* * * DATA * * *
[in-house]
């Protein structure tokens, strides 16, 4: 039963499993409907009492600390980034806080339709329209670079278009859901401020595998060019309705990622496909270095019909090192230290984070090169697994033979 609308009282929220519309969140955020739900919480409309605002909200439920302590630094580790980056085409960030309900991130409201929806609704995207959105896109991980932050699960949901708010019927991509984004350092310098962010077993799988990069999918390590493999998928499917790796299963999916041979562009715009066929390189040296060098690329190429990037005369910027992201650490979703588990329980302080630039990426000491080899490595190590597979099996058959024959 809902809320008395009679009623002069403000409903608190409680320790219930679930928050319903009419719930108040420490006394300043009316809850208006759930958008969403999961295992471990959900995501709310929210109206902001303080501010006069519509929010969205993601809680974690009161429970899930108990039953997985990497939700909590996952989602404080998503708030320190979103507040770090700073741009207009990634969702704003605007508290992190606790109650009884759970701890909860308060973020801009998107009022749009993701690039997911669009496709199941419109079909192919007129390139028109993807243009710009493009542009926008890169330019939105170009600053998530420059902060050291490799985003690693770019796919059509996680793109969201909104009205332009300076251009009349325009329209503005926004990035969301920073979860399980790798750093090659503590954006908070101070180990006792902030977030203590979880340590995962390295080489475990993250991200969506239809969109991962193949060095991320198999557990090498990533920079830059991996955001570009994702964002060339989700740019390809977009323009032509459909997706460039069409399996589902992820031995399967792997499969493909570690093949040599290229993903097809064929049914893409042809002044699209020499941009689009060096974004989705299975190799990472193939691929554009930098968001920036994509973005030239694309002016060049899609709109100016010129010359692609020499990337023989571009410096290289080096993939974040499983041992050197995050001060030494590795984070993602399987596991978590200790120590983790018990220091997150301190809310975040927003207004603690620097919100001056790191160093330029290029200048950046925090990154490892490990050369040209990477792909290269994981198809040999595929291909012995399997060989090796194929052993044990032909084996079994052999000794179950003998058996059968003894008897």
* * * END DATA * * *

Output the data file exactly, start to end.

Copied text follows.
[in-house]
């Protein structure tokens, strides 16, 4: 039963499993409907009492600390980034806080339709329209670079278009859901401020595998060019309705990622496909270095019909090192230290984070090169697994033979 609308009282929220519309969140955020739900919480409309605002909200439920302590630094580790980056085409960030309900991130409201929806609704995207959105896109991980932050699960949901708010019927991509984004350092310098962010077993799988990069999918390590493999998928499917790796299963999916041979562009715009066929390189040296060098690329190429990037005369910027992201650490979703588990329980302080630039990426000491080899490595190590597979099996058959024959 809902809320008395009679009623002069403000409903608190409680320790219930679930928050319903009419719930108040420490006394300043009316809850208006759930958008969403999961295992471990959900995501709310929210109206902001303080501010006069519509929010969205993601809680974690009161429970899930108990039953997985990497939700909590996952989602404080998503708030320190979103507040770090700073741009207009990634969702704003605007508290992190606790109650009884759970701890909860308060973020801009998107009022749009993701690039997911669009496709199941419109079909192919007129390139028109993807243009710009493009542009926008890169330019939105170009600053998530420059902060050291490799985003690693770019796919059509996680793109969201909104009205332009300076251009009349325009329209503005926004990035969301920073979860399980790798750093090659503590954006908070101070180990006792902030977030203590979880340590995962390295080489475990993250991200969506239809969109991962193949060095991320198999557990090498990533920079830059991996955001570009994702964002060339989700740019390809977009323009032509459909997706460039069409399996589902992820031995399967792997499969493909570690093949040599290229993903097809064929049914893409042809002044699209020499941009689009060096974004989705299975190799990472193939691929554009930098968001920036994509973005030239694309002016060049899609709109100016010129010359692609020499990337023989571009410096290289080096993939974040499983041992050197995050001060030494590795984070993602399987596991978590200790120590983790018990220091997150301190809310975040927003207004603690620097919100001056790191160093330029290029200048950046925090990154490892490990050369040209990477792909290269994981198809040999595929291909012995399997060989090796194929052993044990032909084996079994052999000794179950003998058996059968003894008897």